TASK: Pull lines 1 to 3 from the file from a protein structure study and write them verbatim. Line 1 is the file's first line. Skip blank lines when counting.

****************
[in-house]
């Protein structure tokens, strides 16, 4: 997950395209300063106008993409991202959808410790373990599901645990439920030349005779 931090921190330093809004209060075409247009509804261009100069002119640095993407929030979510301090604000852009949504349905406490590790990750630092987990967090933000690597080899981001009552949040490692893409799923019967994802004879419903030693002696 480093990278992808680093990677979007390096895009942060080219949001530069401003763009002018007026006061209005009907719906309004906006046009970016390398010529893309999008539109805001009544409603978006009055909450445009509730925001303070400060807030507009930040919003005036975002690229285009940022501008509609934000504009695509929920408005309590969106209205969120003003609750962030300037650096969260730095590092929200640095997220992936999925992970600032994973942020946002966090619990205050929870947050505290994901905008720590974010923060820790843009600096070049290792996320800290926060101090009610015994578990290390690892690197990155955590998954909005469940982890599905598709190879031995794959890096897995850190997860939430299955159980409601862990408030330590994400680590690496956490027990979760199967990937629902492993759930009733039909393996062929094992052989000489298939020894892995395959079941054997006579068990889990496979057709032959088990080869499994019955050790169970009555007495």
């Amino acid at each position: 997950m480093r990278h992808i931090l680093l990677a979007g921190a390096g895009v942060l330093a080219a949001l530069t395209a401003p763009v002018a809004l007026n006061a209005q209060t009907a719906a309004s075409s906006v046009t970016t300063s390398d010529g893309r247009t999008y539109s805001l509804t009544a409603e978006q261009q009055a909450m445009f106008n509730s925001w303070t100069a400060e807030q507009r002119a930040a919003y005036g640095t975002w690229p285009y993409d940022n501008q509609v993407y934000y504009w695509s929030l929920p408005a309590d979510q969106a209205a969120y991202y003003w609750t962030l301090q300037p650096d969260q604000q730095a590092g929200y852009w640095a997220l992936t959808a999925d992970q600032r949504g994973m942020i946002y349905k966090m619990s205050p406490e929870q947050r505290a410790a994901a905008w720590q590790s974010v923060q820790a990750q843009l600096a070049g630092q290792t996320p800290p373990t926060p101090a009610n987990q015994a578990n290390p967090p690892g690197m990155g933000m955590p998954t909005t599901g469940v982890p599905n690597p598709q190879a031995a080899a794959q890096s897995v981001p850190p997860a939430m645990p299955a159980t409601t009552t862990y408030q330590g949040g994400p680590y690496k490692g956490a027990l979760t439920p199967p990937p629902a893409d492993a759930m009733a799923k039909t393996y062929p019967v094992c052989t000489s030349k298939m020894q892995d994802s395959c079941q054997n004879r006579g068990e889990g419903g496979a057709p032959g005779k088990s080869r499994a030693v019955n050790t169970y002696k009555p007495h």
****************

[in-house]
């Protein structure tokens, strides 16, 4: 997950395209300063106008993409991202959808410790373990599901645990439920030349005779 931090921190330093809004209060075409247009509804261009100069002119640095993407929030979510301090604000852009949504349905406490590790990750630092987990967090933000690597080899981001009552949040490692893409799923019967994802004879419903030693002696 480093990278992808680093990677979007390096895009942060080219949001530069401003763009002018007026006061209005009907719906309004906006046009970016390398010529893309999008539109805001009544409603978006009055909450445009509730925001303070400060807030507009930040919003005036975002690229285009940022501008509609934000504009695509929920408005309590969106209205969120003003609750962030300037650096969260730095590092929200640095997220992936999925992970600032994973942020946002966090619990205050929870947050505290994901905008720590974010923060820790843009600096070049290792996320800290926060101090009610015994578990290390690892690197990155955590998954909005469940982890599905598709190879031995794959890096897995850190997860939430299955159980409601862990408030330590994400680590690496956490027990979760199967990937629902492993759930009733039909393996062929094992052989000489298939020894892995395959079941054997006579068990889990496979057709032959088990080869499994019955050790169970009555007495």
């Amino acid at each position: 997950m480093r990278h992808i931090l680093l990677a979007g921190a390096g895009v942060l330093a080219a949001l530069t395209a401003p763009v002018a809004l007026n006061a209005q209060t009907a719906a309004s075409s906006v046009t970016t300063s390398d010529g893309r247009t999008y539109s805001l509804t009544a409603e978006q261009q009055a909450m445009f106008n509730s925001w303070t100069a400060e807030q507009r002119a930040a919003y005036g640095t975002w690229p285009y993409d940022n501008q509609v993407y934000y504009w695509s929030l929920p408005a309590d979510q969106a209205a969120y991202y003003w609750t962030l301090q300037p650096d969260q604000q730095a590092g929200y852009w640095a997220l992936t959808a999925d992970q600032r949504g994973m942020i946002y349905k966090m619990s205050p406490e929870q947050r505290a410790a994901a905008w720590q590790s974010v923060q820790a990750q843009l600096a070049g630092q290792t996320p800290p373990t926060p101090a009610n987990q015994a578990n290390p967090p690892g690197m990155g933000m955590p998954t909005t599901g469940v982890p599905n690597p598709q190879a031995a080899a794959q890096s897995v981001p850190p997860a939430m645990p299955a159980t409601t009552t862990y408030q330590g949040g994400p680590y690496k490692g956490a027990l979760t439920p199967p990937p629902a893409d492993a759930m009733a799923k039909t393996y062929p019967v094992c052989t000489s030349k298939m020894q892995d994802s395959c079941q054997n004879r006579g068990e889990g419903g496979a057709p032959g005779k088990s080869r499994a030693v019955n050790t169970y002696k009555p007495h």